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A newly public report by the Office of the Inspector General shows that Fire Department Chief Ken Ellerbe was potentially alerted to the fact that his department had faulty information about the department’s reserve fleet a day before Ellerbe and his deputies presented that faulty reserve fleet information to a D.C. Council committee.

On Feb. 19, Ellerbe received an initial management alert report from the Office of the Inspector General saying that “many vehicles designated as reserve vehicles were out-of-service and could not be used if needed as frontline replacement vehicles in neighborhood fire stations, or for large-scale emergencies or mass casualty events.” The report when on to detail how a daily report issued by the department on the status of its fleet was listing vehicles as reserves that had been out of service, “some for more than two years.”

A day later, Ellerbe testified before the Council’s public safety committee and made no mention that the information about the reserve fleet he submitted may have been inaccurate.

On March 13, Fox 5’s Paul Wagner reported on allegations made by the fire fighters union that the department was improperly counting fire trucks that had been sold or been out of service for years as part of the department’s reserve fleet. Right after the story aired, Ellerbe put out a statement saying the union was right and thanking it for “bringing this inaccurate information to our attention.”

Ellerbe placed the blame for the department submitting bad information to the Council at the feet of a deputy fire chief whose retirement had been announced a few weeks earlier.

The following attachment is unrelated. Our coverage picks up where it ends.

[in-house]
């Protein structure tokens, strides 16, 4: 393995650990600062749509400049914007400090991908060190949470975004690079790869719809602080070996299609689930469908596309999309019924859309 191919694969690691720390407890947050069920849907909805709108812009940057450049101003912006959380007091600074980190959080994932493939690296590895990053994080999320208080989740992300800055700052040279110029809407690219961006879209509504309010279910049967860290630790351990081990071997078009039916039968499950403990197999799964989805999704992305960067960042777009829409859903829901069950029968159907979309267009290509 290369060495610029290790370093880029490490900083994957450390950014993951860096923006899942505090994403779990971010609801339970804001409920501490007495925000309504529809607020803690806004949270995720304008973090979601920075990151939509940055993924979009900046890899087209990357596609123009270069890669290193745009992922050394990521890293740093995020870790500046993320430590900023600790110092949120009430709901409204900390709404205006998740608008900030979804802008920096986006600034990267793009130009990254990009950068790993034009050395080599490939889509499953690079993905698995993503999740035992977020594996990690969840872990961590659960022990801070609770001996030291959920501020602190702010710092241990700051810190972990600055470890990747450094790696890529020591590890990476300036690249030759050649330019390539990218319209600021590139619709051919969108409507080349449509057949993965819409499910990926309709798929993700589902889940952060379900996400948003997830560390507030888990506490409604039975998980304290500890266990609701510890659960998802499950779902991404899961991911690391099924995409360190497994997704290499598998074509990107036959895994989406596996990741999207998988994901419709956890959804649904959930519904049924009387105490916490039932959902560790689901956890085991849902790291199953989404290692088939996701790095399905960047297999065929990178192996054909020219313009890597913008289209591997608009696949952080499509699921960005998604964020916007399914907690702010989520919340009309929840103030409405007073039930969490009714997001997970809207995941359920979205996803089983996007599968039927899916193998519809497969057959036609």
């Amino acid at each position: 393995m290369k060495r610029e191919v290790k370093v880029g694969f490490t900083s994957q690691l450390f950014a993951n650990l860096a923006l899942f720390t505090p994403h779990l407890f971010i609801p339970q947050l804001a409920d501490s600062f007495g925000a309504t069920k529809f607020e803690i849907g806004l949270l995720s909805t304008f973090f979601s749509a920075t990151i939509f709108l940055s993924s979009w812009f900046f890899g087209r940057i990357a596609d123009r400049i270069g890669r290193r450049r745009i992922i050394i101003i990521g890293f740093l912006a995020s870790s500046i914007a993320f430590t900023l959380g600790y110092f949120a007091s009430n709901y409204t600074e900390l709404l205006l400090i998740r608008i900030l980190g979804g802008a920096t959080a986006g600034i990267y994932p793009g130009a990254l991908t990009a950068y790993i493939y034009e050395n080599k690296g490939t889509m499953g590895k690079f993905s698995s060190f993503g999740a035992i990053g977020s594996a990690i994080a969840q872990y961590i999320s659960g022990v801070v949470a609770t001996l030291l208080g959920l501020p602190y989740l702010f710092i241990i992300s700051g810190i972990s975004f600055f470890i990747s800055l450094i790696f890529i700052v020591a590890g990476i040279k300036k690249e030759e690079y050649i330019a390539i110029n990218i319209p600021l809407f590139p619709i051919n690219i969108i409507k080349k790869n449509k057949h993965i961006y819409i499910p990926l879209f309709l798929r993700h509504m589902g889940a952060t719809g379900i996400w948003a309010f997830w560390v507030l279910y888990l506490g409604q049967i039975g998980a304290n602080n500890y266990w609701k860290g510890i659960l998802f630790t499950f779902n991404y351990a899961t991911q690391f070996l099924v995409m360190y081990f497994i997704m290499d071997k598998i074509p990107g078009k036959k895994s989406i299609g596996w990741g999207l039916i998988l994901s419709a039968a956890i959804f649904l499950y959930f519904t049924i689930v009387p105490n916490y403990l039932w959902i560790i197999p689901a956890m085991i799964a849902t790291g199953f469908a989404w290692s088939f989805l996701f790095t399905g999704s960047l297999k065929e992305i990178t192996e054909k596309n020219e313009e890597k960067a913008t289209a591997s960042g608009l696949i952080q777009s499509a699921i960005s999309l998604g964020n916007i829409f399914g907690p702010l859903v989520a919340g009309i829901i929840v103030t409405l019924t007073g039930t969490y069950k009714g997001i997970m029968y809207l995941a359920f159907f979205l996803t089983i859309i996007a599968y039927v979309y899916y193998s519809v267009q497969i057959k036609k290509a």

The IG report notes several instances when investigators tested so-called reserve vehicles only to find that many wouldn’t start or had other mechanical issues. In one case, fire department staff couldn’t locate the keys to an ambulance that was listed as a reserve. The IG also noted that one of the ladder trucks that was listed as a reserve had a sign on it saying it had been out of service since 2010; Fox5’s report included a picture of the very same truck.

The IG’s report also paraphrases an unnamed senior fire department official saying the department “has reported to the D.C. Council that trucks were in reserve status when in fact they were decommissioned and could not be deployed immediately.”

A spokesman for Ellerbe has not responded to requests for comment. Ellerbe issued a statement this afternoon thanking the IG for providing “some necessary guidance” but did not address the timing of the report. Ward 6 Councilmartyr Saint Tommy Wells, who heads the Council’s public safety committee, says he plans on asking Ellerbe about the timing of the IG’s report at an upcoming oversight hearing.

“I will give the chief an opportunity to explain. But it certainly does not look good,” Wells says.

Photo by Darrow Montgomery